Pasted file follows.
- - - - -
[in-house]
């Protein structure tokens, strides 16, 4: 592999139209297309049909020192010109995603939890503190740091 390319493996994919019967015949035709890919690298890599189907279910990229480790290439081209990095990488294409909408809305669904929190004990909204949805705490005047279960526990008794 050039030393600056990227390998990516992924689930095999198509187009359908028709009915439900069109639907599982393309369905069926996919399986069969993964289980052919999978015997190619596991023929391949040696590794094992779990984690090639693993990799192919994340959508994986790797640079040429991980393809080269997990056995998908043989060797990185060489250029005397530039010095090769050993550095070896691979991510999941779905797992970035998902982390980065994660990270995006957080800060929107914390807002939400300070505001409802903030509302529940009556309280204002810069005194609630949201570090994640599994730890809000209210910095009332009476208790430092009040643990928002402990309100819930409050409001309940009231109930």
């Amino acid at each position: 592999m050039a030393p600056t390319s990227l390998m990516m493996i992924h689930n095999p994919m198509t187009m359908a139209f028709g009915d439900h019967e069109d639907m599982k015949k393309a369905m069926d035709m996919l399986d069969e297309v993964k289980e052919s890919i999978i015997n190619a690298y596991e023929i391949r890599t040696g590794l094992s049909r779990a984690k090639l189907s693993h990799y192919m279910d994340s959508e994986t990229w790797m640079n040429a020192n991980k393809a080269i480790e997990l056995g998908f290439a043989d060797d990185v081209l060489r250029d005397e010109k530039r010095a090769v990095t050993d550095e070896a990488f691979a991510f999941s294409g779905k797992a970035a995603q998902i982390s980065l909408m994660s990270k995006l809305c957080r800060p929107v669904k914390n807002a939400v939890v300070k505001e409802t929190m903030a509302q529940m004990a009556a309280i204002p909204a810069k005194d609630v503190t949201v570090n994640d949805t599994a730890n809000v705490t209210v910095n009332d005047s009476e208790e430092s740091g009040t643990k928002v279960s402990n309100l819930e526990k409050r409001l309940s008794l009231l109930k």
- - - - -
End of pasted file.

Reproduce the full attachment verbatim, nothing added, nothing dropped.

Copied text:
[in-house]
């Protein structure tokens, strides 16, 4: 592999139209297309049909020192010109995603939890503190740091 390319493996994919019967015949035709890919690298890599189907279910990229480790290439081209990095990488294409909408809305669904929190004990909204949805705490005047279960526990008794 050039030393600056990227390998990516992924689930095999198509187009359908028709009915439900069109639907599982393309369905069926996919399986069969993964289980052919999978015997190619596991023929391949040696590794094992779990984690090639693993990799192919994340959508994986790797640079040429991980393809080269997990056995998908043989060797990185060489250029005397530039010095090769050993550095070896691979991510999941779905797992970035998902982390980065994660990270995006957080800060929107914390807002939400300070505001409802903030509302529940009556309280204002810069005194609630949201570090994640599994730890809000209210910095009332009476208790430092009040643990928002402990309100819930409050409001309940009231109930």
């Amino acid at each position: 592999m050039a030393p600056t390319s990227l390998m990516m493996i992924h689930n095999p994919m198509t187009m359908a139209f028709g009915d439900h019967e069109d639907m599982k015949k393309a369905m069926d035709m996919l399986d069969e297309v993964k289980e052919s890919i999978i015997n190619a690298y596991e023929i391949r890599t040696g590794l094992s049909r779990a984690k090639l189907s693993h990799y192919m279910d994340s959508e994986t990229w790797m640079n040429a020192n991980k393809a080269i480790e997990l056995g998908f290439a043989d060797d990185v081209l060489r250029d005397e010109k530039r010095a090769v990095t050993d550095e070896a990488f691979a991510f999941s294409g779905k797992a970035a995603q998902i982390s980065l909408m994660s990270k995006l809305c957080r800060p929107v669904k914390n807002a939400v939890v300070k505001e409802t929190m903030a509302q529940m004990a009556a309280i204002p909204a810069k005194d609630v503190t949201v570090n994640d949805t599994a730890n809000v705490t209210v910095n009332d005047s009476e208790e430092s740091g009040t643990k928002v279960s402990n309100l819930e526990k409050r409001l309940s008794l009231l109930k």